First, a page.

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CPU Information on Linux and OS X

This is small blog post detailing how to obtain information on your CPU on Linux and Mac OSX. These commands give information such as the instruction set of the processor, the type of processor, the number of cores, number of CPUs, information about the caches etc.

Linux :

In Linux, the “proc” file system  is providing most of the important information on the system. It interfaces with the kernel to obtain these information and is mounted as “/proc” on most of the Unix machines. More information can be found here.

The command to obtain information is this one.

If using GCC to compile C programs, you might want to use the “-march=cpu-type” to optimise your compilation to your type of processor and it’s set of instructions, to do that you can use use the following command :

Another useful command on multiple linux distributions is this one :

The command try to display information on your CPU in a human readable format but do not include all the information available.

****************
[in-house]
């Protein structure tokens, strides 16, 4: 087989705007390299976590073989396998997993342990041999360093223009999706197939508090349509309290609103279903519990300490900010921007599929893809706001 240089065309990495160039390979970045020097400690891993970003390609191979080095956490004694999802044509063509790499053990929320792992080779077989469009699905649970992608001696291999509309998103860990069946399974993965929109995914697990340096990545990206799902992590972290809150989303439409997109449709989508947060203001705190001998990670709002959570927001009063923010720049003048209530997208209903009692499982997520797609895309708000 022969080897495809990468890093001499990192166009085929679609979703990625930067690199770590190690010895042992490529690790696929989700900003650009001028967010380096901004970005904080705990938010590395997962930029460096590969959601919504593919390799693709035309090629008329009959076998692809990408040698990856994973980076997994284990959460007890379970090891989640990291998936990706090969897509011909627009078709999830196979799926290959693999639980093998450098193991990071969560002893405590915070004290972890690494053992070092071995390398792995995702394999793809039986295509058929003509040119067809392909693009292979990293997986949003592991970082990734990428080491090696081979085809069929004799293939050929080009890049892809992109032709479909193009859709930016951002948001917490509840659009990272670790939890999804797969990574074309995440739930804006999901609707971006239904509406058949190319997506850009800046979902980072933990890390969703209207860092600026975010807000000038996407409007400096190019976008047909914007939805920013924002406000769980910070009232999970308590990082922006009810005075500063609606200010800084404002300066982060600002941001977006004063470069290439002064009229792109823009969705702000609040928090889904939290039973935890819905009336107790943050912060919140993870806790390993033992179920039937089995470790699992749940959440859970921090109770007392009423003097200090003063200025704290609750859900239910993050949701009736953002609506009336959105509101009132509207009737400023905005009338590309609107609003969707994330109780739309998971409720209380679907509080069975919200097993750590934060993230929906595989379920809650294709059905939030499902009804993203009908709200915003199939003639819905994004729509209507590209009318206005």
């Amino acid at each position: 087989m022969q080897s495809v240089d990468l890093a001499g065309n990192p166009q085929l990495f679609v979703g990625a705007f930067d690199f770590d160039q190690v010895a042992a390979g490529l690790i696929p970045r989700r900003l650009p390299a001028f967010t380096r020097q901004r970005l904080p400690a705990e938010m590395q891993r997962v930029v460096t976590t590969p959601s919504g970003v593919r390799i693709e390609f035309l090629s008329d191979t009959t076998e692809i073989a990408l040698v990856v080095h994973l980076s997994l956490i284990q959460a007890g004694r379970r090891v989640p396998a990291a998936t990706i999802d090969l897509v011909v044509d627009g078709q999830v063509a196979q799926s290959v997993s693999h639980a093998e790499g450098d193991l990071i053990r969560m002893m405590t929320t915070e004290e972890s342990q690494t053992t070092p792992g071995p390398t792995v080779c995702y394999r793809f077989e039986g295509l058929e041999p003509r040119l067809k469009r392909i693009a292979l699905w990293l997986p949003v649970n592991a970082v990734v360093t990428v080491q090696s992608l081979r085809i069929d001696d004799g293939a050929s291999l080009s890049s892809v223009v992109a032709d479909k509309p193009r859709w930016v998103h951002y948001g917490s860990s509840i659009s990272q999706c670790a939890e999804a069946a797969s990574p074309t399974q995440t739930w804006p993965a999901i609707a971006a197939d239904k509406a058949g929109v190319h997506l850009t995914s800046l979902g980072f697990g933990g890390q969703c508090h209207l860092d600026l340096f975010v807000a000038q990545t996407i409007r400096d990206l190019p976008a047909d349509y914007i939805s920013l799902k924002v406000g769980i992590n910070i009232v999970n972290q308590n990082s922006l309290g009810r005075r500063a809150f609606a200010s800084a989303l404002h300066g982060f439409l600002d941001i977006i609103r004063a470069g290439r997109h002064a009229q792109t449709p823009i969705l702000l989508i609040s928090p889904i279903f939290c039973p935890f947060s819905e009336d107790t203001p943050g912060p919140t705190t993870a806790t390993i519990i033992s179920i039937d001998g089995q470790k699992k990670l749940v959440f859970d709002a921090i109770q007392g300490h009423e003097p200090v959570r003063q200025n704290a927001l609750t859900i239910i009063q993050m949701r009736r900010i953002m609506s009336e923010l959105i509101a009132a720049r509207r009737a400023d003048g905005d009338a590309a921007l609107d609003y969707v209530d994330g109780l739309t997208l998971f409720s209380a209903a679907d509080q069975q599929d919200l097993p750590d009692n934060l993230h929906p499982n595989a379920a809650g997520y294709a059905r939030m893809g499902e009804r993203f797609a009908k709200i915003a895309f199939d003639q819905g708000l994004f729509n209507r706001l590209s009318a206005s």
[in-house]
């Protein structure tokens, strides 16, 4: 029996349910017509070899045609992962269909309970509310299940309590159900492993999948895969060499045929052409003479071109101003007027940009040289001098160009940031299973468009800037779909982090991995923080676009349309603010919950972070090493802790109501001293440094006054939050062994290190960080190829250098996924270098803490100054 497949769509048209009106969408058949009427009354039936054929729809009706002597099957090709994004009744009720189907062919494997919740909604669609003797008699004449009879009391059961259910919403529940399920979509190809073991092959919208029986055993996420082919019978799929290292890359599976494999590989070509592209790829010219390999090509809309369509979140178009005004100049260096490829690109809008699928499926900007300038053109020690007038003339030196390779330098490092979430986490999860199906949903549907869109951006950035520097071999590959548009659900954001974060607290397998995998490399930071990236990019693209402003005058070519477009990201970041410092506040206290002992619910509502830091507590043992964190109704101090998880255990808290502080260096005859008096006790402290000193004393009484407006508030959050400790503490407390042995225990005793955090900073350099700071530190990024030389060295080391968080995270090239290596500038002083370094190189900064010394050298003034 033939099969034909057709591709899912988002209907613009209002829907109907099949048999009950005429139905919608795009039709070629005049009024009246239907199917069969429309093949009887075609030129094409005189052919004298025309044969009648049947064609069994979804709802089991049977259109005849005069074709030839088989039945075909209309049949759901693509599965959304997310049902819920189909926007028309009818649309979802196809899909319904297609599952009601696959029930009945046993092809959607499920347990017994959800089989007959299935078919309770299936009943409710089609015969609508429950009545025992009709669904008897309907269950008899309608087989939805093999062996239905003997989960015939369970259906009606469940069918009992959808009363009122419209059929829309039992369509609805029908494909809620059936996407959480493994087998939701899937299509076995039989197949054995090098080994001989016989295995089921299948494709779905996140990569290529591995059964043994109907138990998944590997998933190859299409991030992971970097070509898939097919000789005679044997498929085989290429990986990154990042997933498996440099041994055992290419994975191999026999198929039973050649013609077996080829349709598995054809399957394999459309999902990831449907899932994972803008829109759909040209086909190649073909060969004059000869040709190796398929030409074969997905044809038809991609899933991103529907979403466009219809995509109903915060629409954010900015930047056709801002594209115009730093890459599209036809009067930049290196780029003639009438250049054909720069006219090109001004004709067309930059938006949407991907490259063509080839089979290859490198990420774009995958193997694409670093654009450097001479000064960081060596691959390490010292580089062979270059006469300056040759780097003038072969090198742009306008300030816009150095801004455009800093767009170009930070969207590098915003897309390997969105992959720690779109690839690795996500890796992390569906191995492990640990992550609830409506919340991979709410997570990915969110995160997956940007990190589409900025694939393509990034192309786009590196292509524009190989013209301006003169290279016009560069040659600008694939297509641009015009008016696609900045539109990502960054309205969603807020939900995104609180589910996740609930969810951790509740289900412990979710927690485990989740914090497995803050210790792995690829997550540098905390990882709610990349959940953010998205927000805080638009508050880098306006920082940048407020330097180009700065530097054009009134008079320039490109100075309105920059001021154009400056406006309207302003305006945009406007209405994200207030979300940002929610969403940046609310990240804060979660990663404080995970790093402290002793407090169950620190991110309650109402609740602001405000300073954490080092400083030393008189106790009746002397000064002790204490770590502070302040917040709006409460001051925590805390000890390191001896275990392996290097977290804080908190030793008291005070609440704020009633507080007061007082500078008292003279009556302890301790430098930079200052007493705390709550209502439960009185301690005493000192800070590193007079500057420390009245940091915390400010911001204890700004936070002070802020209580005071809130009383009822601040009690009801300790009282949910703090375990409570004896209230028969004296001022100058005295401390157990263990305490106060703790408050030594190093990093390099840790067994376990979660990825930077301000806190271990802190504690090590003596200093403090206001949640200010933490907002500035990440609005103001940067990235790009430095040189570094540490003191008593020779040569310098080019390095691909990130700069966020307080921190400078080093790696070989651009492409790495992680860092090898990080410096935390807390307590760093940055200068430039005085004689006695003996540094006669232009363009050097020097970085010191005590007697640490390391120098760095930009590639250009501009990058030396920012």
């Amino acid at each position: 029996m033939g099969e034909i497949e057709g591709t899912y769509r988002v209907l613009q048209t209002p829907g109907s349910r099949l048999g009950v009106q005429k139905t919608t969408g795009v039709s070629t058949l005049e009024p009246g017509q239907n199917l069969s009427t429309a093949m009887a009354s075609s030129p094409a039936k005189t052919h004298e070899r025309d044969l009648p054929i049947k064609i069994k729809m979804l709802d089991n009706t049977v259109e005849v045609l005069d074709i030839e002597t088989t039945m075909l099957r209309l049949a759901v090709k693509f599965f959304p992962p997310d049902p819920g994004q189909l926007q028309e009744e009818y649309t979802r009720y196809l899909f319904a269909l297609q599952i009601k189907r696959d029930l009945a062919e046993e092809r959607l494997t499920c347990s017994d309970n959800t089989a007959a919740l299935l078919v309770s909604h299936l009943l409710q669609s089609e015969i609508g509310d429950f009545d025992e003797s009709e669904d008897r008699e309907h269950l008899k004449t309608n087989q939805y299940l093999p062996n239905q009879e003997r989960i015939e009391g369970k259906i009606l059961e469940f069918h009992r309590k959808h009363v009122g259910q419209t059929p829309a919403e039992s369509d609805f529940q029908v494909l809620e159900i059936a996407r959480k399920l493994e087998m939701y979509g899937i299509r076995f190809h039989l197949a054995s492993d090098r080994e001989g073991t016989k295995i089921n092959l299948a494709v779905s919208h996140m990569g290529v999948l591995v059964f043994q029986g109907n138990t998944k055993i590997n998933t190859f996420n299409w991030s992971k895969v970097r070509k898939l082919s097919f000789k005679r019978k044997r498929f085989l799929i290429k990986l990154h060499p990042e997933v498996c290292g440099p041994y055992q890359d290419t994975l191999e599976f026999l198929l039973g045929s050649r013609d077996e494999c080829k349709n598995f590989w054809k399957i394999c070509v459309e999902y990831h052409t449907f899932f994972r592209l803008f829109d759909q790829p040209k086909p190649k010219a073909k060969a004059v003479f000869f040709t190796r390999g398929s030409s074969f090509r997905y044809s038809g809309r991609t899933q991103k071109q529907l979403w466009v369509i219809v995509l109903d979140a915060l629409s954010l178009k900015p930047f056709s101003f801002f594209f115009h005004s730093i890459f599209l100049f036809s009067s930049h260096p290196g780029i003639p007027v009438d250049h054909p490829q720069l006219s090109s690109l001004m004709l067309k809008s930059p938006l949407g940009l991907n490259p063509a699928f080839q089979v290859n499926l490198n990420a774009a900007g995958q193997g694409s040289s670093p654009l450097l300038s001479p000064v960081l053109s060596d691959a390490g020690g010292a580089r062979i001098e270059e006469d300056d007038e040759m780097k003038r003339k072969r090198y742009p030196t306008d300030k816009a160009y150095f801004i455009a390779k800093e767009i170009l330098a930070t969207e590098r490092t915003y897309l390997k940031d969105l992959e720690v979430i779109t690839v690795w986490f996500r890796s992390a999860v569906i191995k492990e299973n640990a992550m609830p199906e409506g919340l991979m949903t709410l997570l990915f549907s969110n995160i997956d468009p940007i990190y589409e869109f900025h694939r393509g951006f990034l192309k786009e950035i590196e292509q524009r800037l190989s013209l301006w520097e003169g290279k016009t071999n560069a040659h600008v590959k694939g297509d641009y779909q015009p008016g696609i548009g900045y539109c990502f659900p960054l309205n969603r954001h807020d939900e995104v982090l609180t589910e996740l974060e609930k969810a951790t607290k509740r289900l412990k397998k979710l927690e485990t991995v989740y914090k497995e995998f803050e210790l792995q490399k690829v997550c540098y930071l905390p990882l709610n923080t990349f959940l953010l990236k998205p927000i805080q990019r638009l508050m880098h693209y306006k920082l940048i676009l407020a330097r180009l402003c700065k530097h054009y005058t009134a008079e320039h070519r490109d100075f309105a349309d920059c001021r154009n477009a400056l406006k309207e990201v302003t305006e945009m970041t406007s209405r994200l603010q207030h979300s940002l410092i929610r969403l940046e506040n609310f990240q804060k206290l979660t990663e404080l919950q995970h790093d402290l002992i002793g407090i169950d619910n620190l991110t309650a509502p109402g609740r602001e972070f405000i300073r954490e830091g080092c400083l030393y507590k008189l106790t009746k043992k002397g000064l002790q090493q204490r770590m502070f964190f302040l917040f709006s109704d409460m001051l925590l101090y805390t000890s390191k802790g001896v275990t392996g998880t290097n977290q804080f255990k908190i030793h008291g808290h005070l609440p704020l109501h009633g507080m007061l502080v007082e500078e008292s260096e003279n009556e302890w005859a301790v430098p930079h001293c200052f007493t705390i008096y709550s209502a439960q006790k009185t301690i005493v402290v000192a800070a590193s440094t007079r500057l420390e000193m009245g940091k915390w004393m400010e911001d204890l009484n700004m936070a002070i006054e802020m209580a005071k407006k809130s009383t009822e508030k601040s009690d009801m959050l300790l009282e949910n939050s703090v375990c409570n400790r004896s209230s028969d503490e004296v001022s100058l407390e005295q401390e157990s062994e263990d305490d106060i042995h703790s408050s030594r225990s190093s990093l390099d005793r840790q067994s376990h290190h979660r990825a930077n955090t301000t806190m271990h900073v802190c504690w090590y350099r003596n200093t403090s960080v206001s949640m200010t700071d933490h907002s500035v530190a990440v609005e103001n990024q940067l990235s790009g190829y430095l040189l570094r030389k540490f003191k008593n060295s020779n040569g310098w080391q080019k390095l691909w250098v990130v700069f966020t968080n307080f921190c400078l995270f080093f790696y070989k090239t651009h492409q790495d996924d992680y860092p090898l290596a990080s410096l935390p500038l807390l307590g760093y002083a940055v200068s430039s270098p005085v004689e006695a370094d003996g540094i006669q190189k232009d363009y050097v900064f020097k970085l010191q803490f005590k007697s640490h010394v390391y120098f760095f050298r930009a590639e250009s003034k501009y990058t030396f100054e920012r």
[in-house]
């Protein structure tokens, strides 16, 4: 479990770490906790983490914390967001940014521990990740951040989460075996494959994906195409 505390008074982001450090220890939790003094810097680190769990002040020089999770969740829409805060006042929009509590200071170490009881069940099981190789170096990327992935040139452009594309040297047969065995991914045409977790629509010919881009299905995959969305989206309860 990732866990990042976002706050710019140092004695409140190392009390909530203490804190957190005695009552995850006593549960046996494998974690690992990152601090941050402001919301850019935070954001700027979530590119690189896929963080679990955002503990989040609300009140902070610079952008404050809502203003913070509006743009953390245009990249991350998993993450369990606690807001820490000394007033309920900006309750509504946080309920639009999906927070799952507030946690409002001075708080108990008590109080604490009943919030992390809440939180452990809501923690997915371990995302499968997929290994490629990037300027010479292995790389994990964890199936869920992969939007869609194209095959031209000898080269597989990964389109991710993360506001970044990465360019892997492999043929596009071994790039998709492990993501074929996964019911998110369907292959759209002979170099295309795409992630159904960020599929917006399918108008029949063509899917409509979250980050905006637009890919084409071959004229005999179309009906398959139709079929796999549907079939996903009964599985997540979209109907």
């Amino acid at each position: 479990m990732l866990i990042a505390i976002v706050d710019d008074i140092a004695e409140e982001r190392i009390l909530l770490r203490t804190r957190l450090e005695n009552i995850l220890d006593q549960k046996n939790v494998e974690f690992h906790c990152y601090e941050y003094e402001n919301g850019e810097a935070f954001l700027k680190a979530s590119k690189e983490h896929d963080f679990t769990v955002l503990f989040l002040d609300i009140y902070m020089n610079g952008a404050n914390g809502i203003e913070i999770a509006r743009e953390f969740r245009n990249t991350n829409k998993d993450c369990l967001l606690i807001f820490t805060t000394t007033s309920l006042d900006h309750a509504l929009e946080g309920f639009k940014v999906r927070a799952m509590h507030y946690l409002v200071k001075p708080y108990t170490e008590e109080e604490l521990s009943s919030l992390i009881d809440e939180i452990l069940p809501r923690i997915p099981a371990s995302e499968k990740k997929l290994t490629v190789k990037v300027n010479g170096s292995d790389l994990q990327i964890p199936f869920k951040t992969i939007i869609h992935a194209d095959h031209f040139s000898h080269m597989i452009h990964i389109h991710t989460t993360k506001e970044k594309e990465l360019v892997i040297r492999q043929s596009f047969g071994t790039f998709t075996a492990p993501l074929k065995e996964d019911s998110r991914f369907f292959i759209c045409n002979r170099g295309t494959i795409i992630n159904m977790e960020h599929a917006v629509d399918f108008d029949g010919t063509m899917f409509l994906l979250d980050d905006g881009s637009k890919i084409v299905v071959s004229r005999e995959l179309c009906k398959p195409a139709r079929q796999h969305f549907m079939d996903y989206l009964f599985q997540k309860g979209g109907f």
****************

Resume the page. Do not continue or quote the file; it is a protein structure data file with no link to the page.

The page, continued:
OS X  :

On OS X mountain lion and probably some other versions, the commands to use are a bit different, some general information about the system can be found by using the “system_profiler” command. This command includes some simple information on the system in use:

However more dedicated information can be found by using the “sysctl” command which is an interface to dynamically change system variables and obtain detailed informations on the system. This command is also present on BSD systems.

This command will give you the following type of output :

As  you can see, the  command is displaying  specific informations such as the instruction set supported by your processor amongst many other information. For more information on the sysctl command use RTFM.

Have fun.

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